The days of “The Rott” are numbered, but not as soon as expected.
Recently, ballots were released, students voted and the new name for Goshen College's dining hall was announced: The Hub. AVI Fresh, the food provider at Goshen College, organized a celebratory meal to dedicate “The Hub”. Little did they know, this title was not original to the Goshen College Campus.
Sara Alvarez, senior, brought the conflict to the attention of AVI Fresh. As the editor of The Record, Alvarez knew “The Hub” as the location where she spends every Wednesday evening with her editing crew creating the college's weekly newspaper.
“Since there was already a room called 'The Hub' on campus, I thought it would be better for AVI to come up with a unique, original name that wouldn't confuse people,” Alvarez said.
AVI withdrew the name and dubbed the dining hall as “The Unnamable” for the special meal. However, the hope to rename the cafeteria has not been lost. AVI Fresh will try again in the near future, this time for a nickname that both memorable and unused.
Renaming the cafeteria has been in the works for quite a while, but was put into action at the beginning of this year. During a convocation in September, AVI Fresh declared its intention to change the dining hall's nickname through a campus-wide contest.
Bob Rombach, the resident director of AVI Fresh, announced the contest while presenting a behind-the-scenes look at the growing, preparing, serving and composting of the food served daily at the Westlawn Dining Hall and the Leaf Raker. Rombach also revealed major changes in the food service for the upcoming year, including menu alterations, new produce providers, an upgraded website and increased interaction with Student Life.
The re-naming contest, however, will be the most historical of the changes.
The Westlawn Dining Hall is currently referred to by students as “The Rott,” a name that dates back to the years of the Sodexho-Marriott food service. However, this nickname, and the connotations that go along with it, do not line up with the current caliber of AVI Fresh.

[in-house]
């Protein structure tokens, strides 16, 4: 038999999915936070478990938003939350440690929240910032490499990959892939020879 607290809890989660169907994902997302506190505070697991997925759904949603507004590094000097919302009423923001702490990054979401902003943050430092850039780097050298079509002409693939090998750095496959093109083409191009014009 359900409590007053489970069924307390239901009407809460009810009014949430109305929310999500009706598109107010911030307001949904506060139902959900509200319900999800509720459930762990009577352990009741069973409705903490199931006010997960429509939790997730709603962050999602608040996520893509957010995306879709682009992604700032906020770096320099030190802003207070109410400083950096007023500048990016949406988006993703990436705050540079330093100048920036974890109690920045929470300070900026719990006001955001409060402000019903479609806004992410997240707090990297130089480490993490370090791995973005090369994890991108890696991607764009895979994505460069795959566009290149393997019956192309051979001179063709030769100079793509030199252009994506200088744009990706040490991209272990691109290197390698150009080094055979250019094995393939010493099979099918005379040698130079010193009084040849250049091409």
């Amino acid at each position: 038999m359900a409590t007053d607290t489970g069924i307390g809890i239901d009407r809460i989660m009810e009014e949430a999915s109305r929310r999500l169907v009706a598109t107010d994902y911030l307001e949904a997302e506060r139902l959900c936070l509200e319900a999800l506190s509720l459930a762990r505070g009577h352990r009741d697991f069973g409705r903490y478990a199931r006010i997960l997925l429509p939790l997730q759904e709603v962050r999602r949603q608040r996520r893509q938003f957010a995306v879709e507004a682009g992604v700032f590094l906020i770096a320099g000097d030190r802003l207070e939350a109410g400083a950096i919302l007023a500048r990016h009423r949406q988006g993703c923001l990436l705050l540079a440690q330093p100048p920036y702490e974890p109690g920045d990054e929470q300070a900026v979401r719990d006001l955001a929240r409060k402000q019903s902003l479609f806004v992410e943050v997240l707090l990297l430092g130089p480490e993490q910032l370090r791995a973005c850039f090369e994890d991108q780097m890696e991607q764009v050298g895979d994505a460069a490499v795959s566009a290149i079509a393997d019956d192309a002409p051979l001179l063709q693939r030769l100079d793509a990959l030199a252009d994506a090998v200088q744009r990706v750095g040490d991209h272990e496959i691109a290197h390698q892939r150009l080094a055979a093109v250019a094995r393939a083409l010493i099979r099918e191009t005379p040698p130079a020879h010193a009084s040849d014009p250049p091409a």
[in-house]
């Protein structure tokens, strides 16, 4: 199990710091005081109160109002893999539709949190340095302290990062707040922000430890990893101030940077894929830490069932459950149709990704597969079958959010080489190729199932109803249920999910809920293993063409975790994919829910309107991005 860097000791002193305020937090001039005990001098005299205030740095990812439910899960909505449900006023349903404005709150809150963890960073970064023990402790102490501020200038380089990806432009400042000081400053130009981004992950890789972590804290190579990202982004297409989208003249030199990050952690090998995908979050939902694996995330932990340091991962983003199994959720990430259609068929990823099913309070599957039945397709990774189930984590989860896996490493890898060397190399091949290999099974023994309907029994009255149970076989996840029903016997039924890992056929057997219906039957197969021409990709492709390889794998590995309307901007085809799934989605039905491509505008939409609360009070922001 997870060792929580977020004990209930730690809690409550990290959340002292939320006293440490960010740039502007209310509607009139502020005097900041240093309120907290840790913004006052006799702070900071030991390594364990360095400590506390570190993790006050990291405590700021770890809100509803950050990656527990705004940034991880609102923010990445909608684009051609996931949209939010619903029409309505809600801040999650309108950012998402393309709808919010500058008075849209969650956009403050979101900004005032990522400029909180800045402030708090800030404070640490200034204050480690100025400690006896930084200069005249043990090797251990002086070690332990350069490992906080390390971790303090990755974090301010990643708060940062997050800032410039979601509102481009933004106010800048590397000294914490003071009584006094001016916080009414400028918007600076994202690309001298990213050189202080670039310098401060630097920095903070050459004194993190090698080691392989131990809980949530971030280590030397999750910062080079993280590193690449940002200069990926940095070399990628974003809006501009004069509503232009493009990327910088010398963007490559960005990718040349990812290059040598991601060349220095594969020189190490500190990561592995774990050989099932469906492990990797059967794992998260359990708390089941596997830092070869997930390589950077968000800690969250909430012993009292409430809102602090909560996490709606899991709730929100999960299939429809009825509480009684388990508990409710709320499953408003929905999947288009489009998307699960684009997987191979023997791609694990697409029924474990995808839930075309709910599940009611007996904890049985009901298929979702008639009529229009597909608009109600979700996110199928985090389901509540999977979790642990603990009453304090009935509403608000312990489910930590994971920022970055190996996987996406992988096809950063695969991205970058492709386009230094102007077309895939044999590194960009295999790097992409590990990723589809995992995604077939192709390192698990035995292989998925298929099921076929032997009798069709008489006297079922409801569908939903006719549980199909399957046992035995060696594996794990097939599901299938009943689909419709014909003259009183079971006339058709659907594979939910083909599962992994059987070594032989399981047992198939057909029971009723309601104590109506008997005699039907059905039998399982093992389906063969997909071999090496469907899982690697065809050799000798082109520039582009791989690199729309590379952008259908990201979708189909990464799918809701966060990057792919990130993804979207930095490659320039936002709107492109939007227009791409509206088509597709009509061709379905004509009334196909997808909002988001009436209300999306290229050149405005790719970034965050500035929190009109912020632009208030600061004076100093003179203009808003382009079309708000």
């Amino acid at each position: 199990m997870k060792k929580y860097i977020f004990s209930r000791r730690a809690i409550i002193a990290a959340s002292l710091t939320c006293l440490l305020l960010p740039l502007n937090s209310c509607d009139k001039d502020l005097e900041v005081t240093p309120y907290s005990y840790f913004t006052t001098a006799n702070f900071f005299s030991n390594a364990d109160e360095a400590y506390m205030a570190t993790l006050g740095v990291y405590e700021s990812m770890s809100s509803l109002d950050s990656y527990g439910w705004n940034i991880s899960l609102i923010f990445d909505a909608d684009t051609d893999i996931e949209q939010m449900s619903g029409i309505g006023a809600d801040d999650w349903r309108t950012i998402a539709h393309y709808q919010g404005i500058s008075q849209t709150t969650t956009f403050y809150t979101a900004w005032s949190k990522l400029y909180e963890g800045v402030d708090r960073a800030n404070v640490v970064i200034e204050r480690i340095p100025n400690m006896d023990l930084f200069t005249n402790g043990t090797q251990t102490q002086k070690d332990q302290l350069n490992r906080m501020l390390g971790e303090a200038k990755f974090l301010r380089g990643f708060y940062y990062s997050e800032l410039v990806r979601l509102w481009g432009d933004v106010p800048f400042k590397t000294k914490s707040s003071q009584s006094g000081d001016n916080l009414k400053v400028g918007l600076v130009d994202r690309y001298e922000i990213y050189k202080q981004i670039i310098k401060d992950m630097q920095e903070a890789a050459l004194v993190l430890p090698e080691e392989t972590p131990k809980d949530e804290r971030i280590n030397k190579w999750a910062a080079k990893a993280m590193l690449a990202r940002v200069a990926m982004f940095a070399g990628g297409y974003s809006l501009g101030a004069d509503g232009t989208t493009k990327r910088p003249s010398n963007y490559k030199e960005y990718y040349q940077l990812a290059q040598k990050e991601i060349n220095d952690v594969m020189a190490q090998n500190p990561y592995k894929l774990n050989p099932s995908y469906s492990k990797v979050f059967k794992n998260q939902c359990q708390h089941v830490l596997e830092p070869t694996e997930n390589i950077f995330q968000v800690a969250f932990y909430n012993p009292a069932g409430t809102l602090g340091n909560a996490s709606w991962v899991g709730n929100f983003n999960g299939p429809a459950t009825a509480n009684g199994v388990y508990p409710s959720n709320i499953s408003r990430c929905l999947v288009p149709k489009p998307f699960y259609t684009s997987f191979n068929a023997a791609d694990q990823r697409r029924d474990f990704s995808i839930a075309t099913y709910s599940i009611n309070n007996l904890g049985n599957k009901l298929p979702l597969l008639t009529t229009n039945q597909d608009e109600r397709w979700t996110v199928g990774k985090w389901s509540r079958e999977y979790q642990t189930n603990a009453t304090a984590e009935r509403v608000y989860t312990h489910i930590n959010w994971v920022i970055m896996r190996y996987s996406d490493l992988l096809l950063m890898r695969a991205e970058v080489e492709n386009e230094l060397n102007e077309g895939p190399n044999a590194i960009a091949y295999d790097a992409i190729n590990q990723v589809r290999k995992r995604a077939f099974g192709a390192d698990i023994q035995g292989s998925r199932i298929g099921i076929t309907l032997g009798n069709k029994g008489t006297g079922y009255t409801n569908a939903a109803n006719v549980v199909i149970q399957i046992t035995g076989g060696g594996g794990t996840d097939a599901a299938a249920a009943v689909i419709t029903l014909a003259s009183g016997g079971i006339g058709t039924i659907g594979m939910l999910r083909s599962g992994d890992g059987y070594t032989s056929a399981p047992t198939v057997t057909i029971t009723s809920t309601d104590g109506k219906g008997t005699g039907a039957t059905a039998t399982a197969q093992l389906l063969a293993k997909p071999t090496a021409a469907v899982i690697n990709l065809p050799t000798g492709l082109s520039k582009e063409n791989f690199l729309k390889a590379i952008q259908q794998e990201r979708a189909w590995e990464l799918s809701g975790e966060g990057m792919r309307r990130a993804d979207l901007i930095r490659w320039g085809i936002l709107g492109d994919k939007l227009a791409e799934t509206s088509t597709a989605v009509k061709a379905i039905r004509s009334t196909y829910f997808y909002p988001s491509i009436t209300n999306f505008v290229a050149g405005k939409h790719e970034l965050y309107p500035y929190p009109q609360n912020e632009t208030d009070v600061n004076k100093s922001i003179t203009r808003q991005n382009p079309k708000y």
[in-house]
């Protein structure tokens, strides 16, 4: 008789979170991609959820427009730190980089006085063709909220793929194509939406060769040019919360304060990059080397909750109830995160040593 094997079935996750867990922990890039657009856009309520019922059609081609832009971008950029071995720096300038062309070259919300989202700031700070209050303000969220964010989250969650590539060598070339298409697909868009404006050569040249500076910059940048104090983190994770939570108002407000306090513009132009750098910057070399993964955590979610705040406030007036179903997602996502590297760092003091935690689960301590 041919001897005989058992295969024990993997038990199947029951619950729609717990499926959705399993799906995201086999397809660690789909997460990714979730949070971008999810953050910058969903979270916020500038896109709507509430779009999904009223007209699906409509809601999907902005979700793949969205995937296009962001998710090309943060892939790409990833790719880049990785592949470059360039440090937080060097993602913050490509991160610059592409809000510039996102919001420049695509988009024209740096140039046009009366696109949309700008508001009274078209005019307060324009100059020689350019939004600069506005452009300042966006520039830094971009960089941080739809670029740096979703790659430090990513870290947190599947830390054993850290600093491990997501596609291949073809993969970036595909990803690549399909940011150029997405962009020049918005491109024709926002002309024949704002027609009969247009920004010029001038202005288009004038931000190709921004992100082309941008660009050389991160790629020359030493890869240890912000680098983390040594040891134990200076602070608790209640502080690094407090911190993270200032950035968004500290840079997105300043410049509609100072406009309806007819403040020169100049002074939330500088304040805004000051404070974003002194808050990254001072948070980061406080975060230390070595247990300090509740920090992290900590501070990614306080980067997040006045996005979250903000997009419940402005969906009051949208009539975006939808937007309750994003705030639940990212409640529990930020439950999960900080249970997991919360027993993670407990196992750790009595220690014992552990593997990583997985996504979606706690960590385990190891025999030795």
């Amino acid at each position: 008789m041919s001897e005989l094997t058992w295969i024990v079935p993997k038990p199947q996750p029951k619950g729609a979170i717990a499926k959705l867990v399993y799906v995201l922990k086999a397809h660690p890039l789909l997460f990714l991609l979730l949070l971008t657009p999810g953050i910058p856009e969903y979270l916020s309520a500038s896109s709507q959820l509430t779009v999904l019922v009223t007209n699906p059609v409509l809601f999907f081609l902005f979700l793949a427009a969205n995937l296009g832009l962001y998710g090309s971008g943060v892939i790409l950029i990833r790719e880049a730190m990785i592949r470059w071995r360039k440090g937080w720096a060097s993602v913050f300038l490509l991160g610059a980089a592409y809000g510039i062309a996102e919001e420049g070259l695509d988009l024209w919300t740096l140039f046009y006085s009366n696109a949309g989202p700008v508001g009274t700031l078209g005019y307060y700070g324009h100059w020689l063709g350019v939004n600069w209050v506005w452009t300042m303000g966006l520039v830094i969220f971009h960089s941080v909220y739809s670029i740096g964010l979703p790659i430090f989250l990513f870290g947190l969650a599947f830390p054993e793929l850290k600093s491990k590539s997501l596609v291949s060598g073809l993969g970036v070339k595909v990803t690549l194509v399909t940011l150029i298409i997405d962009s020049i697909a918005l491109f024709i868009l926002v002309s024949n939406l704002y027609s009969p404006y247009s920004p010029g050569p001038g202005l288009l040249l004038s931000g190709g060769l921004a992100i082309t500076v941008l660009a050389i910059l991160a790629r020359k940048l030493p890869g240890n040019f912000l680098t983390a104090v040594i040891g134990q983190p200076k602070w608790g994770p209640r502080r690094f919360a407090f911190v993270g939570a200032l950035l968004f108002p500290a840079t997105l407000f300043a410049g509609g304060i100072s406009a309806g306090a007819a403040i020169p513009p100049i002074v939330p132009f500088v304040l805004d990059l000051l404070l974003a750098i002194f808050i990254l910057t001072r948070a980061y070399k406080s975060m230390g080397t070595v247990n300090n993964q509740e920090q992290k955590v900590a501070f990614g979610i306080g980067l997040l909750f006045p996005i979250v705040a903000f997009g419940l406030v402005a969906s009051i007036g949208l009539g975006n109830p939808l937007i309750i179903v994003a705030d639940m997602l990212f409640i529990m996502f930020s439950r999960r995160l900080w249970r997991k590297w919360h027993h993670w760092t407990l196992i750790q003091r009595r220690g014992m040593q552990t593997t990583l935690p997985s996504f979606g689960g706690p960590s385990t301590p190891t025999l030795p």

“Very few people on campus remember the days of the Marriott food service,” Rombach said. “And if they do, they will remember dinosaur-shaped chicken nuggets and macaroni-and-cheese from a tube . . . It's time to move past that.”
Aside from the nickname, many more changes in the dining services will be coming to campus. AVI Fresh promises more than 400 new dishes lined up this year in Westlawn Dining Hall. As for new additions in the Leaf Raker, hard-pack ice cream is being introduced. Students dining at the Leaf Raker will also find monthly specials and promotions.
Student Life is becoming increasingly involved with AVI Fresh. The two organizations have created a calendar full of highly interactive events for students including picnics, themed dinners, contests and, back by popular demand, the Snack Attack. Rombach also hopes to provide cooking classes: “For free. Because I'm just that kind of crazy.”
Classes may start during the second semester.
AVI Fresh is not only involved on Goshen College campus, but is also connected to the Goshen community. Buying locally has become a large part of the vision. Presently, the food service has local ties for its dairy products, and more recently fresh produce, but foresees even more of the foods served on campus becoming localized.
“We currently purchase 95 percent of our dairy for the dining hall from a local supplier with ties and brokering to farms in a thirty-five mile radius from Goshen,” said Rombach. “We are in talks to bring on local poultry, hopefully by next year.”
Clay Bottom Farms, a local, organic farm owned and operated by Ben and Rachel Hartman, is the latest of several local businesses partners to supply AVI Fresh with fresh produce. “Clay Bottom is a huge step,” said Rombach. “We are really looking forward to their partnership.”
In addition to buying local food, AVI Fresh is participating in on-campus sustainability programs. The Student-AVI co-operative composting program has burst into a successful project, providing compost campus-wide. Goshen College also boasts a bio-diesel project in which AVI Fresh provides used oil and byproduct to the zero-waste process.
Finally, AVI is going virtual. The AVI Fresh website has experienced alterations to make it more user-friendly and up-to-date. The real-time, self-use tool can be easily used by students to answer questions about nutrition, menus, dishes, recipes and item content. AVI dietitians are also readily available to answer questions about nutrition, preparation and dishes in chat form.
As for the future of AVI Fresh on Goshen College campus, Rombach is hopeful for progress as he continues to look outside of the box to increase the success of the food service.
“Budgets are not a limit, but a thinking tool, so I'm not big on using them as an excuse for not doing something,” he said. “I hope AVI can be a cost effective, continually growing entity and partner for Goshen. That is my [primary] goal. There are no limits to the human mind, heart or imagination.”